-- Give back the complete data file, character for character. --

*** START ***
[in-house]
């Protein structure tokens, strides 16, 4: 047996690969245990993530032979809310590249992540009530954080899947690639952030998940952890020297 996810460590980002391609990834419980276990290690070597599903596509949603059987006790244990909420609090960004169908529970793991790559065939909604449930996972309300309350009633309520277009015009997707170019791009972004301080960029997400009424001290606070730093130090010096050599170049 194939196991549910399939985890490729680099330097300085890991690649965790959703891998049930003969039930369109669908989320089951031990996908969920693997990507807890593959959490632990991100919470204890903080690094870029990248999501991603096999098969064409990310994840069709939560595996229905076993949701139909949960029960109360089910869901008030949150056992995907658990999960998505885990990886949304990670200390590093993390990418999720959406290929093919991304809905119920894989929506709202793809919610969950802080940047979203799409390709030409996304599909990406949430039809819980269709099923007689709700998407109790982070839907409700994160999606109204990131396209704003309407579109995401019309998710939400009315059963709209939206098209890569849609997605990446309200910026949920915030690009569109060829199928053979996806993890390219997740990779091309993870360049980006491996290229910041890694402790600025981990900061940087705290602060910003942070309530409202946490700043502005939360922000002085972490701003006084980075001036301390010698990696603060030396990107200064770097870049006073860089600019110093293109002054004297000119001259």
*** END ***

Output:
[in-house]
């Protein structure tokens, strides 16, 4: 047996690969245990993530032979809310590249992540009530954080899947690639952030998940952890020297 996810460590980002391609990834419980276990290690070597599903596509949603059987006790244990909420609090960004169908529970793991790559065939909604449930996972309300309350009633309520277009015009997707170019791009972004301080960029997400009424001290606070730093130090010096050599170049 194939196991549910399939985890490729680099330097300085890991690649965790959703891998049930003969039930369109669908989320089951031990996908969920693997990507807890593959959490632990991100919470204890903080690094870029990248999501991603096999098969064409990310994840069709939560595996229905076993949701139909949960029960109360089910869901008030949150056992995907658990999960998505885990990886949304990670200390590093993390990418999720959406290929093919991304809905119920894989929506709202793809919610969950802080940047979203799409390709030409996304599909990406949430039809819980269709099923007689709700998407109790982070839907409700994160999606109204990131396209704003309407579109995401019309998710939400009315059963709209939206098209890569849609997605990446309200910026949920915030690009569109060829199928053979996806993890390219997740990779091309993870360049980006491996290229910041890694402790600025981990900061940087705290602060910003942070309530409202946490700043502005939360922000002085972490701003006084980075001036301390010698990696603060030396990107200064770097870049006073860089600019110093293109002054004297000119001259």